He lost a lot of blood. He received platelets. He suffered several small strokes; the aftereffects would become apparent in the following weeks. I was alone in the waiting room. I was alone in the hospital. I was alone in his room as he recovered, tubes coming out of his chest, draining blood directly off his heart, catheters, a tube inserted in his neck with a wire directly into his heart to correctly monitor his blood pressure. Thirteen medications a day. And I still wasn’t allowed to cry. Or get angry.
I was sleeping in his room, showering in his room, eating the food they brought us both, keeping family and friends apprised of progress.
It was a good day when we moved from CICU into the standard heart-patient wing, the telemetry unit. As he started being able to sit up, as he started being able to walk, a few steps at a time, things were looking up.
And I naively believed, through all this, he would finally see how much I loved him, despite all our troubles. That sounds incredibly selfish –- to have wanted that for myself as I watched this big, strong, tall, muscular, handsome man, become utterly, irreversibly, undone.
Someone had opened his chest, and held his heart. And it scared the shit out of him. But he kept working at his goals -– and one day finally convinced the nurses and doctors to let him come off his telemetry box and take a shower. Not a sponge bath, a real. Fucking. Shower. It was his first taste of independence in nearly two weeks.
It was something he needed to do, to feel some sort of normalcy, despite the wires holding his chest shut, the bruises on his body from the blood thinners starting to work, the scar that would be there forever. And he shuffled into the bathroom, victorious, and left me watching hospital bingo. (You called the hotline when you had a bingo, and a candy striper would bring your prize by after the game. I wish I were kidding.)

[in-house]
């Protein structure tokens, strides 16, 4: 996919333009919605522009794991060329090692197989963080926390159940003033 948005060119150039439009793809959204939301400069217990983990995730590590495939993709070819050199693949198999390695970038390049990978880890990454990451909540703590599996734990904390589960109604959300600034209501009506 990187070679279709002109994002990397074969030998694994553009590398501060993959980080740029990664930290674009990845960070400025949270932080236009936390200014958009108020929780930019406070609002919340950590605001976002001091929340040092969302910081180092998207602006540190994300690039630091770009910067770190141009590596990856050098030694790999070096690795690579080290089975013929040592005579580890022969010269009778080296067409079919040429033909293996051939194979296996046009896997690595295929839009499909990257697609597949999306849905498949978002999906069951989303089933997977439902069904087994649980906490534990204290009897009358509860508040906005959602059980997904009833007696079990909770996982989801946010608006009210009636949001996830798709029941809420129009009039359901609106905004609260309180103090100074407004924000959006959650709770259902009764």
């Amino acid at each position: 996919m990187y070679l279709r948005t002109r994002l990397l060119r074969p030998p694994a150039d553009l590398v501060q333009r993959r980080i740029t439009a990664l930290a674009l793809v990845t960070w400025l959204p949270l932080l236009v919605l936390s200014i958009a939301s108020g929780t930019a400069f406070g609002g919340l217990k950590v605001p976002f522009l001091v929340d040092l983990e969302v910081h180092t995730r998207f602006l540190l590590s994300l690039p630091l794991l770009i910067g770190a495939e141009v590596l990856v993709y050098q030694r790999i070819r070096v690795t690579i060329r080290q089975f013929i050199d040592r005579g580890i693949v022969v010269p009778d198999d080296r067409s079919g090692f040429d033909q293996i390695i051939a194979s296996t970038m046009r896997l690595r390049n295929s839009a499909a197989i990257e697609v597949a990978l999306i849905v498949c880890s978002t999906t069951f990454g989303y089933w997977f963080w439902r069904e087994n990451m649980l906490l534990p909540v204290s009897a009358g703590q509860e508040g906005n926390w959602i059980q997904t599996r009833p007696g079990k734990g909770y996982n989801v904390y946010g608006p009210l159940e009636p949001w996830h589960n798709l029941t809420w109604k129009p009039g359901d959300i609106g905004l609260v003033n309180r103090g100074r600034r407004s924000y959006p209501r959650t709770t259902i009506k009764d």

I asked several times, out of paranoia, if he needed anything. For a long, long time, he kept telling me no. Until I heard him quietly asking for me. I went in the bathroom and the 6’7″ giant I loved was on the floor of the shower stall, shivering, turning blue, the water ice cold. He was too tired to move, too weak to pick himself up.
I wanted to get help immediately, but he found the strength to yell at me, “NO! No nurses. I don’t want anyone to know, because I want to go home soon.”
I shut off the water, grabbed towels, and propped him up in a sitting position. I went back into the suite and got a rolling chair. And I, all 5’3″of me, helped get his giant, deadweight, injured, shivering self onto the chair. And there he sat as I toweled him off, blow-dried him, tried to warm him up. I had to dress him.
He had a severe tape burn on his inner thighs from various wires and catheters during the surgery, which I tended, wrapping it. I pulled a sock on over his water-weight swollen foot. And I realized he was crying. I wanted to cry, too, but I had been explicitly told it wasn’t good for his blood pressure to see me concerned.